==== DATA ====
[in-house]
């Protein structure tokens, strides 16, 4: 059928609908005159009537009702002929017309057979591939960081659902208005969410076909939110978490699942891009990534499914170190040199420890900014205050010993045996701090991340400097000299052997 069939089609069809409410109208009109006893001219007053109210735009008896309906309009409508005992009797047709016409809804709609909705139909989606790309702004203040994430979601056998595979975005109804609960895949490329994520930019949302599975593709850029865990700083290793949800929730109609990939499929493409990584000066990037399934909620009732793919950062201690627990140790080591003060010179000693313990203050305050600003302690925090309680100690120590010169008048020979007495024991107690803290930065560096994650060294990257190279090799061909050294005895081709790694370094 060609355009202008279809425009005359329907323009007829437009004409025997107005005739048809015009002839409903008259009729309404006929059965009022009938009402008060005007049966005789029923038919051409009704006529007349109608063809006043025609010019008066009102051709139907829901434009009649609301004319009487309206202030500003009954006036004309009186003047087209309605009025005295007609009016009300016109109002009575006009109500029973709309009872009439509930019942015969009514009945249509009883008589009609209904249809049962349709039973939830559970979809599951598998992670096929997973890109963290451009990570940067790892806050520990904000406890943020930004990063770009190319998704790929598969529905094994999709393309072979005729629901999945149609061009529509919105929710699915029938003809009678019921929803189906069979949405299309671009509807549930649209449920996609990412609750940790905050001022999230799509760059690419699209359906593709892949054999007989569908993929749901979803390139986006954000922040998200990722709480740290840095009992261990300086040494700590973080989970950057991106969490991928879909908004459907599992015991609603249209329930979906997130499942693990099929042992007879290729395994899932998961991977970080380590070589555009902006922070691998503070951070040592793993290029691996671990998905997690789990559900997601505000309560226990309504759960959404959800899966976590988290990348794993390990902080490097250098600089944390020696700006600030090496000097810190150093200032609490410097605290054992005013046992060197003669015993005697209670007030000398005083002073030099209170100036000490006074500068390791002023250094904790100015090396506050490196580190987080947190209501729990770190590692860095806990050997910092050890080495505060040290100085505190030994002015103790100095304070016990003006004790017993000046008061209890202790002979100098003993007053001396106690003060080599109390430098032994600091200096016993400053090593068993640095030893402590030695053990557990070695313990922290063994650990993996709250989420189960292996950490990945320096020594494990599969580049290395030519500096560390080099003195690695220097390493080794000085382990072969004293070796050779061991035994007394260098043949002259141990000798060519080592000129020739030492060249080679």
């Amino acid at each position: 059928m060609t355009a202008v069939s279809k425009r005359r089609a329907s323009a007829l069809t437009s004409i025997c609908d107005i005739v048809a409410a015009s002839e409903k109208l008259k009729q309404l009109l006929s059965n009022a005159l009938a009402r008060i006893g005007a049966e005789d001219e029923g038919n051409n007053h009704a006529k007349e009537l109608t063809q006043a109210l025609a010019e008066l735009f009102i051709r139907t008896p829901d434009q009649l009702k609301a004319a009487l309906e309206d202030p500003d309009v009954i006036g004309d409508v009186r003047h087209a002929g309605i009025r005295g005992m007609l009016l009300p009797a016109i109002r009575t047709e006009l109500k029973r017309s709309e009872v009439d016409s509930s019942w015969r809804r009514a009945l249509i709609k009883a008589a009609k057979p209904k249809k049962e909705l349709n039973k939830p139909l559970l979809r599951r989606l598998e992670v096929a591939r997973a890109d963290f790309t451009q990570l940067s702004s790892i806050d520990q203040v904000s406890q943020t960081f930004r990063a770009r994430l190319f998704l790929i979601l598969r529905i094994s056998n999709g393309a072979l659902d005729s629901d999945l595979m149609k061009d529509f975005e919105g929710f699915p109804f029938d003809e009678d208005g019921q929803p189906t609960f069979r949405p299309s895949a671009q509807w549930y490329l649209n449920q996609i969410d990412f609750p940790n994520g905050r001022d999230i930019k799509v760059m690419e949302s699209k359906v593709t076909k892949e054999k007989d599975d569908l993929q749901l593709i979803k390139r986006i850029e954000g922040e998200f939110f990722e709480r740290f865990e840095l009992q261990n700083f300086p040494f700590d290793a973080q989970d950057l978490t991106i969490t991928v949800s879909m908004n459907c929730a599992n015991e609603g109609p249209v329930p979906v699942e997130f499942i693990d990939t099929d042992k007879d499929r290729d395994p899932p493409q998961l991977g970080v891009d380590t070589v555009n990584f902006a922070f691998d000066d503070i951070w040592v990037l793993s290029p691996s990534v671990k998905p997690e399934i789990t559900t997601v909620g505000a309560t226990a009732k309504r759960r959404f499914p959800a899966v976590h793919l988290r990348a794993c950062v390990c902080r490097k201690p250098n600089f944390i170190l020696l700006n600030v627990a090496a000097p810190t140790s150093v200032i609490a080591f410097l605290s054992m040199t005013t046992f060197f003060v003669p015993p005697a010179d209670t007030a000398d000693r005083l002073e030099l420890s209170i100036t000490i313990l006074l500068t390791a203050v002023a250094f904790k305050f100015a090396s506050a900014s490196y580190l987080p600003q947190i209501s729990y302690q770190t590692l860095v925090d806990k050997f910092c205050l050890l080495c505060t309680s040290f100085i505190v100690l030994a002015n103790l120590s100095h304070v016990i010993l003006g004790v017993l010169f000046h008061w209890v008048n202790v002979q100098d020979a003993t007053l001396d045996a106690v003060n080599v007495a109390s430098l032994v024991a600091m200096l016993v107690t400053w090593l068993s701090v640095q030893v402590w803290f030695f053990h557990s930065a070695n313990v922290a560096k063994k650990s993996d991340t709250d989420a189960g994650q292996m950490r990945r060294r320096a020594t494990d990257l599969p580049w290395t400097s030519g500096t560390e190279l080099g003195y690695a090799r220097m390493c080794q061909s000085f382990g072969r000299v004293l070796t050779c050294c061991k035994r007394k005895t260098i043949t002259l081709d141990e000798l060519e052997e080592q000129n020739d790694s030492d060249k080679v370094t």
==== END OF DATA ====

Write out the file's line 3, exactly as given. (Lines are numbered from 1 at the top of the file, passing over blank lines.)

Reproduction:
């Amino acid at each position: 059928m060609t355009a202008v069939s279809k425009r005359r089609a329907s323009a007829l069809t437009s004409i025997c609908d107005i005739v048809a409410a015009s002839e409903k109208l008259k009729q309404l009109l006929s059965n009022a005159l009938a009402r008060i006893g005007a049966e005789d001219e029923g038919n051409n007053h009704a006529k007349e009537l109608t063809q006043a109210l025609a010019e008066l735009f009102i051709r139907t008896p829901d434009q009649l009702k609301a004319a009487l309906e309206d202030p500003d309009v009954i006036g004309d409508v009186r003047h087209a002929g309605i009025r005295g005992m007609l009016l009300p009797a016109i109002r009575t047709e006009l109500k029973r017309s709309e009872v009439d016409s509930s019942w015969r809804r009514a009945l249509i709609k009883a008589a009609k057979p209904k249809k049962e909705l349709n039973k939830p139909l559970l979809r599951r989606l598998e992670v096929a591939r997973a890109d963290f790309t451009q990570l940067s702004s790892i806050d520990q203040v904000s406890q943020t960081f930004r990063a770009r994430l190319f998704l790929i979601l598969r529905i094994s056998n999709g393309a072979l659902d005729s629901d999945l595979m149609k061009d529509f975005e919105g929710f699915p109804f029938d003809e009678d208005g019921q929803p189906t609960f069979r949405p299309s895949a671009q509807w549930y490329l649209n449920q996609i969410d990412f609750p940790n994520g905050r001022d999230i930019k799509v760059m690419e949302s699209k359906v593709t076909k892949e054999k007989d599975d569908l993929q749901l593709i979803k390139r986006i850029e954000g922040e998200f939110f990722e709480r740290f865990e840095l009992q261990n700083f300086p040494f700590d290793a973080q989970d950057l978490t991106i969490t991928v949800s879909m908004n459907c929730a599992n015991e609603g109609p249209v329930p979906v699942e997130f499942i693990d990939t099929d042992k007879d499929r290729d395994p899932p493409q998961l991977g970080v891009d380590t070589v555009n990584f902006a922070f691998d000066d503070i951070w040592v990037l793993s290029p691996s990534v671990k998905p997690e399934i789990t559900t997601v909620g505000a309560t226990a009732k309504r759960r959404f499914p959800a899966v976590h793919l988290r990348a794993c950062v390990c902080r490097k201690p250098n600089f944390i170190l020696l700006n600030v627990a090496a000097p810190t140790s150093v200032i609490a080591f410097l605290s054992m040199t005013t046992f060197f003060v003669p015993p005697a010179d209670t007030a000398d000693r005083l002073e030099l420890s209170i100036t000490i313990l006074l500068t390791a203050v002023a250094f904790k305050f100015a090396s506050a900014s490196y580190l987080p600003q947190i209501s729990y302690q770190t590692l860095v925090d806990k050997f910092c205050l050890l080495c505060t309680s040290f100085i505190v100690l030994a002015n103790l120590s100095h304070v016990i010993l003006g004790v017993l010169f000046h008061w209890v008048n202790v002979q100098d020979a003993t007053l001396d045996a106690v003060n080599v007495a109390s430098l032994v024991a600091m200096l016993v107690t400053w090593l068993s701090v640095q030893v402590w803290f030695f053990h557990s930065a070695n313990v922290a560096k063994k650990s993996d991340t709250d989420a189960g994650q292996m950490r990945r060294r320096a020594t494990d990257l599969p580049w290395t400097s030519g500096t560390e190279l080099g003195y690695a090799r220097m390493c080794q061909s000085f382990g072969r000299v004293l070796t050779c050294c061991k035994r007394k005895t260098i043949t002259l081709d141990e000798l060519e052997e080592q000129n020739d790694s030492d060249k080679v370094t």